2. Correll, Maureen D. Biogeography and Conservation of Tidal Marsh Bird Communities Across a Changing Landscape.

Degree: PhD, Ecology and Environmental Sciences, 2015, University of Maine

Given the current mass extinction crisis and continued fragmentation of resources worldwide, the outlook is dire for global biodiversity. Rising global temperature, sea levels, and storm frequency all create environmental conditions that can drive change in species abundance and distribution across a landscape. Those species reliant upon a single type of habitat and resource for survival, termed “specialists”, are particularly vulnerable to change due to their inability to utilize a variety of resources well. As a result, specialism is now considered one of the dominant factors determining extinction of species. In this dissertation I explore the effects of disturbance on habitat specialist birds in tidal marshes of the northeastern United States. This ecosystem is important due to the significant ecosystem services it provides to humans, and supports several specialist species including the saltmarsh sparrow (Ammodramus caudacutus). I examine this specialist bird community across scales of space, time, and ecological organization to A) evaluate the impacts of disturbance on tidal marsh communities and B) provide findings and management recommendations for long-term maintenance and conservation of coastal marsh ecosystems, specifically as they pertain to salt-marsh specialist birds. In Chapter 1 I introduce my study system and give background for the current conservation status of tidal marsh birds. In Chapter 2 I generate population trends in the five species particularly specialized to tidal marsh using a database of historical records, and explore potential drivers for population change through local and regional habitat disturbance. In Chapter 3 I expand upon patterns in Chapter 2 ad quantify life history strategy in marsh birds across a gradient of habitat specialization to explore how this metric explains species persistence in tidal marshes. In Chapter 4 I test several theoretical hypotheses from disturbance ecology empirically using traditional and novel community metrics. Finally, in Chapter 5 I respond to research needs identified in Chapter 4 to develop a method for quantification of high-marsh habitat using remote sensing methods. I hope the findings presented here contribute towards understanding of the mechanisms driving biodiversity patterns on our planet and help inform conservation priorities within the changing tidal marsh landscapes. Advisors/Committee Members: Brian J. Olsen, Thomas P. Hodgman, Brian J. McGill.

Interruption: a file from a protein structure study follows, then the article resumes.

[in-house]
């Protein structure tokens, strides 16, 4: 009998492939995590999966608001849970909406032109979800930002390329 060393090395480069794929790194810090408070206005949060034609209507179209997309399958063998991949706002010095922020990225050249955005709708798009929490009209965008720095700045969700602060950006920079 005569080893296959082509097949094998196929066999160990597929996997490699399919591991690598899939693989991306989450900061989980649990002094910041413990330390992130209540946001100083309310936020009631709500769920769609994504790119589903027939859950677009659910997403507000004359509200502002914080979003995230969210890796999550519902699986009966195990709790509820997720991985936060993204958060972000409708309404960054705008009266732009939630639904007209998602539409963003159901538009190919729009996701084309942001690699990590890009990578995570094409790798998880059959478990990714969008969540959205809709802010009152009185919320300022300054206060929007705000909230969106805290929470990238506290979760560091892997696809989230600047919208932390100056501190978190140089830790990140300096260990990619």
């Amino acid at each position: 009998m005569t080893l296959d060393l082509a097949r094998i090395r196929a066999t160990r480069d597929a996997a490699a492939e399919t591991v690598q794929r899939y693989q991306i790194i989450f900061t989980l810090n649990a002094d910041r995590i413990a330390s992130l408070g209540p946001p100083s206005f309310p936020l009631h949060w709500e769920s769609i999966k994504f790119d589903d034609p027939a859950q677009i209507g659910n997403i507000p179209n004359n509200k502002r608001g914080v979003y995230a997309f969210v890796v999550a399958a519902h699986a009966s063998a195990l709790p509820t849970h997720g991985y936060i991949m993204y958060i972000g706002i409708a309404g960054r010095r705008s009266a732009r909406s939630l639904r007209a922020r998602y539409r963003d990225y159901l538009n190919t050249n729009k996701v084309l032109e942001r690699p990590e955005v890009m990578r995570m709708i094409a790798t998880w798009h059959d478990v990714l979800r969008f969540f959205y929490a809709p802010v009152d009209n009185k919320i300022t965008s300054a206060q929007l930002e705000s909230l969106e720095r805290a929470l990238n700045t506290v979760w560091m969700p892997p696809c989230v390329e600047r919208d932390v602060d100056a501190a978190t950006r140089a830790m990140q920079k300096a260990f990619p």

Subjects/Keywords: Mass extinction; Biodiversity; Specialism; Saltmarsh sparrow; Environmental Sciences; Terrestrial and Aquatic Ecology

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APA · Chicago · MLA · Vancouver · CSE | Export to Zotero / EndNote / Reference Manager

APA (6th Edition):

Correll, M. D. (2015). Biogeography and Conservation of Tidal Marsh Bird Communities Across a Changing Landscape. (Doctoral Dissertation). University of Maine. Retrieved from https://digitalcommons.library.umaine.edu/etd/2405

Chicago Manual of Style (16th Edition):

Correll, Maureen D. “Biogeography and Conservation of Tidal Marsh Bird Communities Across a Changing Landscape.” 2015. Doctoral Dissertation, University of Maine. Accessed January 19, 2020. https://digitalcommons.library.umaine.edu/etd/2405.

MLA Handbook (7th Edition):

Correll, Maureen D. “Biogeography and Conservation of Tidal Marsh Bird Communities Across a Changing Landscape.” 2015. Web. 19 Jan 2020.

Vancouver:

Correll MD. Biogeography and Conservation of Tidal Marsh Bird Communities Across a Changing Landscape. [Internet] [Doctoral dissertation]. University of Maine; 2015. [cited 2020 Jan 19]. Available from: https://digitalcommons.library.umaine.edu/etd/2405.

Council of Science Editors:

Correll MD. Biogeography and Conservation of Tidal Marsh Bird Communities Across a Changing Landscape. [Doctoral Dissertation]. University of Maine; 2015. Available from: https://digitalcommons.library.umaine.edu/etd/2405